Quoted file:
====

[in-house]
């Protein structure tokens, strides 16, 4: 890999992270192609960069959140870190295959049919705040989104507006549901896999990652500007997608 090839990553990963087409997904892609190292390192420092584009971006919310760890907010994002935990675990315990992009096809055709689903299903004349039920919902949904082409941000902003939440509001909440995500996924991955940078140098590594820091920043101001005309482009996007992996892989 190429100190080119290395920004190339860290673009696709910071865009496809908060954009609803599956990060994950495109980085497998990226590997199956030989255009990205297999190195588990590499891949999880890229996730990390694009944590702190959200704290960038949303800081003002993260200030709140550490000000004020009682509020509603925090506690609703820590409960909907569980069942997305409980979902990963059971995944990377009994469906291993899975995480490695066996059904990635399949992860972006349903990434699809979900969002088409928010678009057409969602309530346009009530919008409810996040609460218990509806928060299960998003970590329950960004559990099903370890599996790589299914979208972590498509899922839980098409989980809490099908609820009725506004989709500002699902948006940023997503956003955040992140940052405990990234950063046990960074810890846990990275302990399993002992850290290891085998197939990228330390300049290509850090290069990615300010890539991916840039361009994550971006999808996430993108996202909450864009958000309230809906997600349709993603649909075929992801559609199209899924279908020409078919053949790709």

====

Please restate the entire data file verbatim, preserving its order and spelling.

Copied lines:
[in-house]
């Protein structure tokens, strides 16, 4: 890999992270192609960069959140870190295959049919705040989104507006549901896999990652500007997608 090839990553990963087409997904892609190292390192420092584009971006919310760890907010994002935990675990315990992009096809055709689903299903004349039920919902949904082409941000902003939440509001909440995500996924991955940078140098590594820091920043101001005309482009996007992996892989 190429100190080119290395920004190339860290673009696709910071865009496809908060954009609803599956990060994950495109980085497998990226590997199956030989255009990205297999190195588990590499891949999880890229996730990390694009944590702190959200704290960038949303800081003002993260200030709140550490000000004020009682509020509603925090506690609703820590409960909907569980069942997305409980979902990963059971995944990377009994469906291993899975995480490695066996059904990635399949992860972006349903990434699809979900969002088409928010678009057409969602309530346009009530919008409810996040609460218990509806928060299960998003970590329950960004559990099903370890599996790589299914979208972590498509899922839980098409989980809490099908609820009725506004989709500002699902948006940023997503956003955040992140940052405990990234950063046990960074810890846990990275302990399993002992850290290891085998197939990228330390300049290509850090290069990615300010890539991916840039361009994550971006999808996430993108996202909450864009958000309230809906997600349709993603649909075929992801559609199209899924279908020409078919053949790709």